Chouteau Island

The Mississippi River provides so much recreational diversity throughout its over 2,300 miles,  across ten U.S. States. In Missouri, the river bottom is a place that makes all of the life around it possible. It also carries the weight of death, in the form of floods and drought.

During the Spring and Summer months, the river is a vibrant place full of boats zipping along, fishermen swinging their rods to cast a line, the ever-present drone of insects, and green vegetation grown up in abundance and covering nearly every available stretch of bare land. Though it thrums with life, it is equally inhospitable for exploration.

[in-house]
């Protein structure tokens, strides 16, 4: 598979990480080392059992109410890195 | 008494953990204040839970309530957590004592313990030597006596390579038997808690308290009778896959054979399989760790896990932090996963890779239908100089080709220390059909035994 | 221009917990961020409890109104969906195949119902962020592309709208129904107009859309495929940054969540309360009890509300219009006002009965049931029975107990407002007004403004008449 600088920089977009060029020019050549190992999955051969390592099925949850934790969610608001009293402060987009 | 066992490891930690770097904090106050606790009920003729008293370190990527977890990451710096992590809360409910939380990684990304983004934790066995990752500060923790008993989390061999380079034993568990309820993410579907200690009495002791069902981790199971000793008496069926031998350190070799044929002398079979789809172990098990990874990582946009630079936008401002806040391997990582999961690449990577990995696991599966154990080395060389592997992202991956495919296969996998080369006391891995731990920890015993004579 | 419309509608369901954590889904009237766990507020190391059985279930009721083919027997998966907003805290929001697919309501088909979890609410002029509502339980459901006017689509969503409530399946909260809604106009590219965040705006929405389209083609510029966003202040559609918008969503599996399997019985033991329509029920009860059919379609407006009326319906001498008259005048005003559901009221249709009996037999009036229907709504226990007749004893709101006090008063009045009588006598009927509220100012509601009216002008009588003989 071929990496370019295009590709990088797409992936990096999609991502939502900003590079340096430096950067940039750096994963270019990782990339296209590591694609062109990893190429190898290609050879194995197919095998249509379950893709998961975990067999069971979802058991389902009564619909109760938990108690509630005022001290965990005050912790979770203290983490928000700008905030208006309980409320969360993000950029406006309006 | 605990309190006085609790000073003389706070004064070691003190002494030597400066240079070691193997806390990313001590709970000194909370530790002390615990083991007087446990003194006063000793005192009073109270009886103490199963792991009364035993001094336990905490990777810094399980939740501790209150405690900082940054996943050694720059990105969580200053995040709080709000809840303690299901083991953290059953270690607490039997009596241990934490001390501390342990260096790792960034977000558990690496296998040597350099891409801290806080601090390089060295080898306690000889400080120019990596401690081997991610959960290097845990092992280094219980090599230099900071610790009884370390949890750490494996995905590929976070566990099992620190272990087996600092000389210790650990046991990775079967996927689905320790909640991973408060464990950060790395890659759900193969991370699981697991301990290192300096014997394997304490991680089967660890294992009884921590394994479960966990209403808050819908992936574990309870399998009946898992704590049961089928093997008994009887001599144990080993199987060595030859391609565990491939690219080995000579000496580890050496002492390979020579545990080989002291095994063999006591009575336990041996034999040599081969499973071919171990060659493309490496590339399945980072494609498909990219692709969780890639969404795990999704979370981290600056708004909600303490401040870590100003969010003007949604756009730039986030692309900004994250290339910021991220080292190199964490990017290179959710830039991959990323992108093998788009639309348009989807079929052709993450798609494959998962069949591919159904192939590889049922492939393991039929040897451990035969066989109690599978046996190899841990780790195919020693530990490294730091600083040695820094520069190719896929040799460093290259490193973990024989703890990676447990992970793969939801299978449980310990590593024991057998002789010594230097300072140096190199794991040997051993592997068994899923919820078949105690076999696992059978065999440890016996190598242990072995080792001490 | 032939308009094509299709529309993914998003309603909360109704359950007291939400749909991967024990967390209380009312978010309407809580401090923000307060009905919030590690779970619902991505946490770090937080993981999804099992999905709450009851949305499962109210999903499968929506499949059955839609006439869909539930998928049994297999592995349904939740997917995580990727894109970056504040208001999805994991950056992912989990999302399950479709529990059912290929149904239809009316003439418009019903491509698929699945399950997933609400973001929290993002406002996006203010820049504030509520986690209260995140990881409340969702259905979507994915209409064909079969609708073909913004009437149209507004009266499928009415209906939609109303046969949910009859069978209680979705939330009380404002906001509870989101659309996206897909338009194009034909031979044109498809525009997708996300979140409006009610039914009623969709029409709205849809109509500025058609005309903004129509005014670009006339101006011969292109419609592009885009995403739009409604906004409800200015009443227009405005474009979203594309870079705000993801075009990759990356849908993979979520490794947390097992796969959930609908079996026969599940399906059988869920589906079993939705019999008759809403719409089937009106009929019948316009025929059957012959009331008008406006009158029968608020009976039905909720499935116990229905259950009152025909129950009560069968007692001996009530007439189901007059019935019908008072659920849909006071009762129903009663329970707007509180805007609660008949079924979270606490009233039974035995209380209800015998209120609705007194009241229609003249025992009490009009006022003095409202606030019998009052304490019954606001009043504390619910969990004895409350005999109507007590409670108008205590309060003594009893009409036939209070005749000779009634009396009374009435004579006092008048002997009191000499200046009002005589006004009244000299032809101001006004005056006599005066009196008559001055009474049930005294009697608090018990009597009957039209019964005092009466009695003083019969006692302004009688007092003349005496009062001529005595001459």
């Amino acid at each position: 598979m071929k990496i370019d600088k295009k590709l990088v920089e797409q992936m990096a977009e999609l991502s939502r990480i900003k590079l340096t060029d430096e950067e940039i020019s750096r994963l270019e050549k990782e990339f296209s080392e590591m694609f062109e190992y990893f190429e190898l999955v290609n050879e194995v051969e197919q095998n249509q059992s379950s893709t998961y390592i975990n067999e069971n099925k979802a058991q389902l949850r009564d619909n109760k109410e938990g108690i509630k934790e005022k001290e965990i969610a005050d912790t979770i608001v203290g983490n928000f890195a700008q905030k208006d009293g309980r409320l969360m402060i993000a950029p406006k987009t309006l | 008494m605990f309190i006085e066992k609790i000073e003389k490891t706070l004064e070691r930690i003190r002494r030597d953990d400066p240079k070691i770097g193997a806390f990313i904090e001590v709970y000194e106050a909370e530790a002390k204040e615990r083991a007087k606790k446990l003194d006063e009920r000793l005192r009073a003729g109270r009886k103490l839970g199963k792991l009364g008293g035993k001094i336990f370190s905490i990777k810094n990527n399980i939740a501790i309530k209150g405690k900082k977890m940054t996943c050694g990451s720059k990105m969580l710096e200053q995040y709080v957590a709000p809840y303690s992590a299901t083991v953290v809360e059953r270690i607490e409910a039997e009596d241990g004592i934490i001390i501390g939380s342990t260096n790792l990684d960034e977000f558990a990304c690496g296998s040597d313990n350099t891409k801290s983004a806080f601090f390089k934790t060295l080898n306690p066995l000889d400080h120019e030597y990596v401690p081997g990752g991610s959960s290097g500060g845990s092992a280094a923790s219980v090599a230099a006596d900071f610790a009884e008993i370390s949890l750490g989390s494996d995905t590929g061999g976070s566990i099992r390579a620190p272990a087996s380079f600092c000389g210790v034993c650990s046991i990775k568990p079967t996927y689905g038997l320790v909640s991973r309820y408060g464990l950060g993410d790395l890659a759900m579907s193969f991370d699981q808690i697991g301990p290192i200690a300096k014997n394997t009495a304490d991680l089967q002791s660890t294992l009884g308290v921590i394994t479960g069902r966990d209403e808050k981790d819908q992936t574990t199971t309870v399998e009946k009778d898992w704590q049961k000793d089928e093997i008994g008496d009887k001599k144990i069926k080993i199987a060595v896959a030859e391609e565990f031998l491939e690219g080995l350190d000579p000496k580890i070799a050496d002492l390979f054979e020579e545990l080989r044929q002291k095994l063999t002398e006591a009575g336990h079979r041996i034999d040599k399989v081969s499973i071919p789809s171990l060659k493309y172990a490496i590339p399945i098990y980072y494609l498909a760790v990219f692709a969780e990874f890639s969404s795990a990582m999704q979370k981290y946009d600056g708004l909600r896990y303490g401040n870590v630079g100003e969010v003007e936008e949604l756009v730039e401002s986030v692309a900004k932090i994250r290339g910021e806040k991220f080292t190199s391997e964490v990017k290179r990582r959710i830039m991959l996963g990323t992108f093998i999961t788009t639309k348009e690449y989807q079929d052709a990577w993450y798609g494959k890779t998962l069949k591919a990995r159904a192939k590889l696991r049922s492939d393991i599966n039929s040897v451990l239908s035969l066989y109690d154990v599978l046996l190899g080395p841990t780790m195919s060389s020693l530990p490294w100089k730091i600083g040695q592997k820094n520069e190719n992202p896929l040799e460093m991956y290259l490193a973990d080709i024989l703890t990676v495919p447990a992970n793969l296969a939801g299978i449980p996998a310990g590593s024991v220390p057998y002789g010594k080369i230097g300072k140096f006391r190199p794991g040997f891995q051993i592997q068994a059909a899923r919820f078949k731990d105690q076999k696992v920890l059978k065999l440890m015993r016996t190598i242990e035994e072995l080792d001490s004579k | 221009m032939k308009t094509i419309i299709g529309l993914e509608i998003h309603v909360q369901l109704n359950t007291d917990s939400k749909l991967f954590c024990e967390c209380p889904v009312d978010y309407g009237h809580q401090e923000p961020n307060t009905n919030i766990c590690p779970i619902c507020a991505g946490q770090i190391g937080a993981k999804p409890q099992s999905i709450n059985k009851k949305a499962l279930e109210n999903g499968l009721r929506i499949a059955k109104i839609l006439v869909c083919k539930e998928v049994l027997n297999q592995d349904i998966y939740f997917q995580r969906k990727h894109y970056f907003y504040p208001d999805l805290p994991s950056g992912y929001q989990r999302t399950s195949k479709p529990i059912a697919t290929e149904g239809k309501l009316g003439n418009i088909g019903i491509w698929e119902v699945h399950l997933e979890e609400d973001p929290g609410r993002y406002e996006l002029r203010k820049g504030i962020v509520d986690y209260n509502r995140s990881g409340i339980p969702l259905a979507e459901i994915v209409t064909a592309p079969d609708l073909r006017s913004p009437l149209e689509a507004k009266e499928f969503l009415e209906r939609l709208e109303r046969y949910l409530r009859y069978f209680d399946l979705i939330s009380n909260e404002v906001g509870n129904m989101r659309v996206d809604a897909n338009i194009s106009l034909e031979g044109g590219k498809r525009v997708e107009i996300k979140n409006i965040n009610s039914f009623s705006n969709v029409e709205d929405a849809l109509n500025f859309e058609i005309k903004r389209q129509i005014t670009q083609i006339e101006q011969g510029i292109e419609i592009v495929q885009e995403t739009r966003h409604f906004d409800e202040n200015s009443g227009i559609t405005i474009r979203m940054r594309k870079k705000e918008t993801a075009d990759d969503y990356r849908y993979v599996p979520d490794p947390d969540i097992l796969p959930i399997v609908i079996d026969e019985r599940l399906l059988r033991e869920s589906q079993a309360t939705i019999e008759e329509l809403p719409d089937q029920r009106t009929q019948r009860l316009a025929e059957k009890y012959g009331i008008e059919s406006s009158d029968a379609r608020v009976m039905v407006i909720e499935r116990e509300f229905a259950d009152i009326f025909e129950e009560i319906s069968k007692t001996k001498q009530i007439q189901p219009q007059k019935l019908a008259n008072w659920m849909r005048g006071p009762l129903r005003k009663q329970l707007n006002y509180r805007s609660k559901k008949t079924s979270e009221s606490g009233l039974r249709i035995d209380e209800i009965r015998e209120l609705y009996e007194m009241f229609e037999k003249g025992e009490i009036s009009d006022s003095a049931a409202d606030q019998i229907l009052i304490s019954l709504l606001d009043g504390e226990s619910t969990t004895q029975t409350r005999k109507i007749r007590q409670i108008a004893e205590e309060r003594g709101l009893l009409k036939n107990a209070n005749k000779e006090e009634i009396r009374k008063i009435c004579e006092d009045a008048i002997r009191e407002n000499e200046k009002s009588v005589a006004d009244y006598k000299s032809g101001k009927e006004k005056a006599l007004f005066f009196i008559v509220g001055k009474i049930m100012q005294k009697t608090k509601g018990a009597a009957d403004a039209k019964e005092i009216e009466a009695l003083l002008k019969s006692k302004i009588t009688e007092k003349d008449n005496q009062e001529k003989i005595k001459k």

In the Fall and Winter (pictured here) the river bottom, and in particular Chouteau Island (a man-made complex of three islands covering over 5,000 acres within the Mississippi River), takes on a magical vibe. The green grasses and vines that once covered all transition into brown veils cast across the landscape in a ghostly blanket. The impossible to traverse muddy banks and sloughs dry out into crumbly, open terrain, their surface cracked in a reticulated pattern.

For these reasons and more, this time of year really rewards a trip outside into nature. Chouteau Island has fast become one of my favorite natural areas close to the city (literally across the River from North St. Louis).

No matter when you decide to visit, however, you are sure to find something to stoke your sense of adventure!